Tier wants riders to swap e-scooter batteries – and it makes perfect sense

By Robert Scammell

Electric scooters are wildly popular but rental companies struggle with profitability. Yet fierce competition in a narrowly defined business model has sparked creative innovations aimed at improving the bottom line.

Tier Mobility, which has moved to a swappable battery model for its e-scooter fleet, is one such example. The Berlin-based startup has created a charging station, to be located in partner stores, which riders can use to swap depleted batteries for charged ones in exchange for a free ride.

The charging station plugs into the mains and can charge four batteries at once at 700 kilowatt-hours, taking around two and a half hours to fully recharge.

“The really nice thing is you can just plug it in at the store into the wall,” said Lawrence Leuschner, co-founder and CEO of Tier Mobility, speaking at a launch event in London. “There is no extra cabling, there’s no extra infrastructure… so it’s very convenient. It’s not very costly for us. So we can actually deploy a charging network across the city.”

The idea has been well received among local governments, said Leuschner, which often have limited budgets to invest in the large infrastructure projects needed to make the switch to electric transport. But in this case, Tier takes on the infrastructure cost with the doubled benefit of reducing its own labour costs from not sending staff to switch dead batteries. Meanwhile, stores are incentivised to host the charging station because of the extra customers it brings in.

“The store has the advantage that they get additional footfall into the store,” explained Leuschner. “People are coming actively into the store, swapping the battery and then they probably want to buy something else. So the store has a huge advantage of getting extra customers. The city loves it because we’ve created an environment of infrastructure without the investments and for us it’s great because we are reducing our costs.”

During the London launch event, Leuschner demonstrated the battery changing process. When unlocking the e-scooter using the Tier app, the rider is given the option to switch the battery at a nearby partner store. Once there, the store employee scans a QR code on the rider’s app, which releases a charged battery. In all, the process took around 30 seconds.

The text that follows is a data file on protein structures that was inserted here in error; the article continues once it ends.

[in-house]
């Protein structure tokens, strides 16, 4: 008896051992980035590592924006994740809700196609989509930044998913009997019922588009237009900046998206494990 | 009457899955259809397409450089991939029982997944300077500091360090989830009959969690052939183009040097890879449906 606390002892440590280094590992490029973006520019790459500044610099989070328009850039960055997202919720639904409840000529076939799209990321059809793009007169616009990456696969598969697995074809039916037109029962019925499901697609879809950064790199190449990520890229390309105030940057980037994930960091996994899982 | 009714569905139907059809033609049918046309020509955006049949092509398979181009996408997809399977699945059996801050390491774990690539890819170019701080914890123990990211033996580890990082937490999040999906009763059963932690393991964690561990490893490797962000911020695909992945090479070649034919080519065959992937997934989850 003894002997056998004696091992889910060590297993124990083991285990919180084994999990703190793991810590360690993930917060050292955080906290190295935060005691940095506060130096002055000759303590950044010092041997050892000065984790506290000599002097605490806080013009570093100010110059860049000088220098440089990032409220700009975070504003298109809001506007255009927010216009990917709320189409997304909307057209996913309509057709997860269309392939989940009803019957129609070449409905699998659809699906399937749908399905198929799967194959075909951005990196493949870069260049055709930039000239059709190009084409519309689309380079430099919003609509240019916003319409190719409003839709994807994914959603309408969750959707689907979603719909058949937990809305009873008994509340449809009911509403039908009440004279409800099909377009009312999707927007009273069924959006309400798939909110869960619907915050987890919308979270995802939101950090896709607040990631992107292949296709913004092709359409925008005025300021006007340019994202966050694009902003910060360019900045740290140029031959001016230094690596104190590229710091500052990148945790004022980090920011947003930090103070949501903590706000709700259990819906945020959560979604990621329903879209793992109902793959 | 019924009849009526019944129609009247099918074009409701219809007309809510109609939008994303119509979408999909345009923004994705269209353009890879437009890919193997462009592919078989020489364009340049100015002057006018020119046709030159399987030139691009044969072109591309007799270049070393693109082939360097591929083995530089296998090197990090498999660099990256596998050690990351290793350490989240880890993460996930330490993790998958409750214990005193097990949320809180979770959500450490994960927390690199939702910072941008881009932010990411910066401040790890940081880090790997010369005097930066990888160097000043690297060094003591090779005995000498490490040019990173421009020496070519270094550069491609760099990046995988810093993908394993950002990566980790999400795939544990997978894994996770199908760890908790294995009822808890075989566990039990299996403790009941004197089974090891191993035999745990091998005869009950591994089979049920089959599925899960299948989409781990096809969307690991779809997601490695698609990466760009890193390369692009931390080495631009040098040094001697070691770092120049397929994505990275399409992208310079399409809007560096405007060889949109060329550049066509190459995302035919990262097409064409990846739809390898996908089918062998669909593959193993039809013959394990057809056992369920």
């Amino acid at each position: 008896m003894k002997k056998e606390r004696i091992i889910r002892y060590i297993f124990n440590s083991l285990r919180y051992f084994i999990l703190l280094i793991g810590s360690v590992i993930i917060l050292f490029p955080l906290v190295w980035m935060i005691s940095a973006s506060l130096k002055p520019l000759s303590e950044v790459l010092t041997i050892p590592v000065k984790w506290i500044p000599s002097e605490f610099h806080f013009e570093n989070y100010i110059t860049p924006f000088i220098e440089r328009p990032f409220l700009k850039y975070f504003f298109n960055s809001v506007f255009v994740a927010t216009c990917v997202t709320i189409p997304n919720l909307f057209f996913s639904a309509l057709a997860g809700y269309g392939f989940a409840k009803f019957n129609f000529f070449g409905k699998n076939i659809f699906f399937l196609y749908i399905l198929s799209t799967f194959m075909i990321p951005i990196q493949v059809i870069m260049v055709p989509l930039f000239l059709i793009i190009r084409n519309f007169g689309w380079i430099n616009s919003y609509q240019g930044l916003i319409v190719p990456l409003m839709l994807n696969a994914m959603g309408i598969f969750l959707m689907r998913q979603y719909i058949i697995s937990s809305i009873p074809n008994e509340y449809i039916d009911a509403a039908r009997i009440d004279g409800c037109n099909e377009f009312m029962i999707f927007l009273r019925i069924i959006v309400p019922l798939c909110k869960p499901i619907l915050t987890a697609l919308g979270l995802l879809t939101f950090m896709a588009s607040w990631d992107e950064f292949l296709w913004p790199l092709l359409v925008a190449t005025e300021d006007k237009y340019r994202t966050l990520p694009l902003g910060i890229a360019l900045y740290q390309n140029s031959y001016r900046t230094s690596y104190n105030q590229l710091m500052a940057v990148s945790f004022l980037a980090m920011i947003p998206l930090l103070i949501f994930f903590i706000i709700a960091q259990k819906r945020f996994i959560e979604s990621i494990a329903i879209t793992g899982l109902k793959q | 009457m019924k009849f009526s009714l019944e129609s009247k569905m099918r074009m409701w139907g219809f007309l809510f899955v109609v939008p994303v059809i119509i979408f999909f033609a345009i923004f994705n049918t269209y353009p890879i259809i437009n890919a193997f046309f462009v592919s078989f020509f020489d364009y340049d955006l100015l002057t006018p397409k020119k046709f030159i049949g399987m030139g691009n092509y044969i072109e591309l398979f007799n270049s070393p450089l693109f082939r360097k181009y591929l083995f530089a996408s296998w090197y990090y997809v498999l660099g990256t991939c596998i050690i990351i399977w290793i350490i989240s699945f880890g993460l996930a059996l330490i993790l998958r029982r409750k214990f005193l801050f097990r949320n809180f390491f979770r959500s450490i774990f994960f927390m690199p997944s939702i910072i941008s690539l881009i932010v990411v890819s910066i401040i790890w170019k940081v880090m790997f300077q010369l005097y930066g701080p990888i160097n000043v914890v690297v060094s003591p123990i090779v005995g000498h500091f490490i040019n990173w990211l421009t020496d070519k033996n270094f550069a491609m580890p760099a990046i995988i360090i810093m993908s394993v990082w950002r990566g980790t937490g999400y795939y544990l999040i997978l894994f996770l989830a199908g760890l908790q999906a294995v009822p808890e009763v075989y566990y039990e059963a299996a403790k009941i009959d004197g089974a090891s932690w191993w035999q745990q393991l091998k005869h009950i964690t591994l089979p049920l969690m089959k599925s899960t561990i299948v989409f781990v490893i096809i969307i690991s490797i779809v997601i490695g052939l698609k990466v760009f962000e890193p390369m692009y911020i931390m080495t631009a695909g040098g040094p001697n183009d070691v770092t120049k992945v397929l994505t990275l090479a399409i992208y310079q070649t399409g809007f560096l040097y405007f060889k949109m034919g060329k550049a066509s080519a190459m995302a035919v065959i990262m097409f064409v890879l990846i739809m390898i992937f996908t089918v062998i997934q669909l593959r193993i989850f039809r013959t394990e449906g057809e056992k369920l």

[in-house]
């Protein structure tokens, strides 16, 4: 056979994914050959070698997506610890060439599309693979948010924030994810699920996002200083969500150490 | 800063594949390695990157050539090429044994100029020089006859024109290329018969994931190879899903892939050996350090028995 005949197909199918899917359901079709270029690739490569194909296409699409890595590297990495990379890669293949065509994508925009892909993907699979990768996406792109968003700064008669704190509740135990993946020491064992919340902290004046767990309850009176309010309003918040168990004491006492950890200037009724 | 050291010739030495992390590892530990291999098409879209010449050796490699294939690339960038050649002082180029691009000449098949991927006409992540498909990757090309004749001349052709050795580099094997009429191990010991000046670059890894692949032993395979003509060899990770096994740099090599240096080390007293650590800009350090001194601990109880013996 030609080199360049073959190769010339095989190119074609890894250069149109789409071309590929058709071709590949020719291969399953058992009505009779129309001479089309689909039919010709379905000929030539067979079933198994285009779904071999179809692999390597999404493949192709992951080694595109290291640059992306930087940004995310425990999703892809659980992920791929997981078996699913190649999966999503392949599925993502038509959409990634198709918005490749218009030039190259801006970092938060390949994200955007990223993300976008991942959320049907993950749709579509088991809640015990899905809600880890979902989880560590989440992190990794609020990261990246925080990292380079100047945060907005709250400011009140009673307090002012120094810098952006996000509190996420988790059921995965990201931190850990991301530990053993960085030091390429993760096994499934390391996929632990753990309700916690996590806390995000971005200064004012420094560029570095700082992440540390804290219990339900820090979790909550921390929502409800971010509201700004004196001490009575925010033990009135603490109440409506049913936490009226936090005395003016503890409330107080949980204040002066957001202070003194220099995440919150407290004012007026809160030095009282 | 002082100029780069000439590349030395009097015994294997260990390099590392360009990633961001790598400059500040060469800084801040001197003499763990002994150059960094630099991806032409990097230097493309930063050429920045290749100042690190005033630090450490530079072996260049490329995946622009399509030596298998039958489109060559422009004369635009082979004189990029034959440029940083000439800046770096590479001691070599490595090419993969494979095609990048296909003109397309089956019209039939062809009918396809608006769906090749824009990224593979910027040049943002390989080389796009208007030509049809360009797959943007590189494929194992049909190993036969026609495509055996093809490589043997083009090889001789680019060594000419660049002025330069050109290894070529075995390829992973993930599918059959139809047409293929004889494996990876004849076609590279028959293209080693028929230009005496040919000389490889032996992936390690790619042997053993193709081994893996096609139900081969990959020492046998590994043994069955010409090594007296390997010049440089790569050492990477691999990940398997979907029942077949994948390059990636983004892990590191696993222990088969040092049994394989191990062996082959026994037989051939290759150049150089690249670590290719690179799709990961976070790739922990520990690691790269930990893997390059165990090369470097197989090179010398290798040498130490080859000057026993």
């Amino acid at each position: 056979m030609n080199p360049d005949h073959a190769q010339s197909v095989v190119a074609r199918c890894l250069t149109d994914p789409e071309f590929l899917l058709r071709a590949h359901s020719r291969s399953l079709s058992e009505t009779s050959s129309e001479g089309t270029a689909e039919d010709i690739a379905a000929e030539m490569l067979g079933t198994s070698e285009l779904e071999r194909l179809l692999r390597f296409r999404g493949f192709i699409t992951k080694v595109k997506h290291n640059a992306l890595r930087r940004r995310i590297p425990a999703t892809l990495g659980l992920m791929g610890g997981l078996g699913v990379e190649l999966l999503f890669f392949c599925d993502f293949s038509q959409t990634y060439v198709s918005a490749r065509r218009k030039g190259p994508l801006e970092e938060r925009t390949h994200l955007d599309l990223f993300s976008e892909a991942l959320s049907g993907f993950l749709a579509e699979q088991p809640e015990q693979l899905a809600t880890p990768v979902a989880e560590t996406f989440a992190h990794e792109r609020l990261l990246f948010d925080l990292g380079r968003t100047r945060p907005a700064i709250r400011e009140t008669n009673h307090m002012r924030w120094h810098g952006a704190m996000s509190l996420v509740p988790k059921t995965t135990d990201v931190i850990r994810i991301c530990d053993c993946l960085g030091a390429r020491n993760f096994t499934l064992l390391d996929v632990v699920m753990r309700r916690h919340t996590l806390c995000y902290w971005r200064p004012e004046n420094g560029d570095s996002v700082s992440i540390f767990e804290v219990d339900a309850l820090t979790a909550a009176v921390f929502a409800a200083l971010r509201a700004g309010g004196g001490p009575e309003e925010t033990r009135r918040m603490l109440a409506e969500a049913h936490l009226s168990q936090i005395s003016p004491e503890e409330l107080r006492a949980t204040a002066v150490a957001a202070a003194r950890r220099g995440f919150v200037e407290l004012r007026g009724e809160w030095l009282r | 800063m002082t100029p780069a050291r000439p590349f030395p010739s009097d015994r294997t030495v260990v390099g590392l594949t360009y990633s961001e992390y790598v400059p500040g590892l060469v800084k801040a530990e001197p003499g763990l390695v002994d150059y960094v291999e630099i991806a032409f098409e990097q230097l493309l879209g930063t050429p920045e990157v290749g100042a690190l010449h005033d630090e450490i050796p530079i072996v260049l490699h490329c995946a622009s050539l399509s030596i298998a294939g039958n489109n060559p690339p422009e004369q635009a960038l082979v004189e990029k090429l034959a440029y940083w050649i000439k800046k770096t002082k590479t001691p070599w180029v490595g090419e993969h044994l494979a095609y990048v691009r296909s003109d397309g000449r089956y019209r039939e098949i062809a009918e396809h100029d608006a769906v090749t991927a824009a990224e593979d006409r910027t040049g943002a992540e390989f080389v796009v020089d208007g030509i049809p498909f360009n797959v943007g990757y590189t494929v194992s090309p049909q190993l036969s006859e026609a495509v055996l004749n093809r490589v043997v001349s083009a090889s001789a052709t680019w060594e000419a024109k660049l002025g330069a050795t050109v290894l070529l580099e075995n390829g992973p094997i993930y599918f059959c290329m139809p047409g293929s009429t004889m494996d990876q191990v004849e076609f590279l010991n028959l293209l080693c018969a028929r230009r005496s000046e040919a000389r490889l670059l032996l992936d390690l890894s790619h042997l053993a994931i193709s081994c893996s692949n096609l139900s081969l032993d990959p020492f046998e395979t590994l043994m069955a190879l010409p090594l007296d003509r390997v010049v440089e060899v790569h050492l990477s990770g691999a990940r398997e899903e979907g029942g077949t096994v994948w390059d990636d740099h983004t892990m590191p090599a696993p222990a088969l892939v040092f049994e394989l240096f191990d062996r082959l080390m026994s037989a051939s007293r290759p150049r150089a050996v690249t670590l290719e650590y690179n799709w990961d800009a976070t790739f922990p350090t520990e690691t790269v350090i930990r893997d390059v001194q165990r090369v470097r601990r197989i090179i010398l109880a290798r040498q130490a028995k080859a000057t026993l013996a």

In January, Tier acquired UK startup Pushme, the company that developed the replaceable battery bank for Tier. If the move to users replacing batteries catches on, it could prove to be a shrewd investment.

Tier e-scooter battery: A boost to profits?

So why could this approach be such a boost to profits? It all comes down to unit economics. An e-scooter needs to carry out a minimum number of rides to recoup the cost of purchasing it before it can make a profit. That’s before factoring in the costs of marketing, licencing, insurance, maintenance – and labour costs for switching the batteries.

Lime and Bird have taken the approach of hiring gig economy workers to load scooters into vans to be taken away for charging overnight. This model – like many other forms of gig economy work – has come under fire for its precariousness and low pay, which ranges between $3 to $20 per scooter. It can also reduce the lifespan of e-scooters as they are more likely to pick up knocks being shipped to a charging warehouse by van each day.

tier e-scooter batterySecond mover advantage has seen Tier, along with rivals Wind, Voi and Dott, learn from early drawbacks and switch to removable batteries, as well as modular designs that allow repairs to be carried out in the field.

For Tier, which is active in some 70 cities, the switch to swappable batteries already seems to paying off. Since June, the startup said it has been profitable before taxes, depreciation and amortisation.

While charging docking stations are another solution that can cut labour costs for recharging e-scooters, these require a much larger infrastructure investment and limit where riders can take the vehicles. Having users replace batteries themselves is also keeping closer to the true spirit of the so-called sharing economy, from which the idea for rental e-scooters first originated.

While Tier’s approach to e-scooter batteries makes complete sense in theory, it remains unclear as of yet how successful it will be in practice.

Some batteries may be dropped and damaged by riders, other users may be put off by the idea of having to swap the battery themselves. Some stores may not like the idea of keeping a chunky charging station behind the till, or they may not feel the cost from the extra footfall is worth the space and electricity costs. And to create a truly electrified network, Tier needs buy-in from stores right across the city.

Read more: Tier Mobility makes UK e-scooter push as trials poised to start


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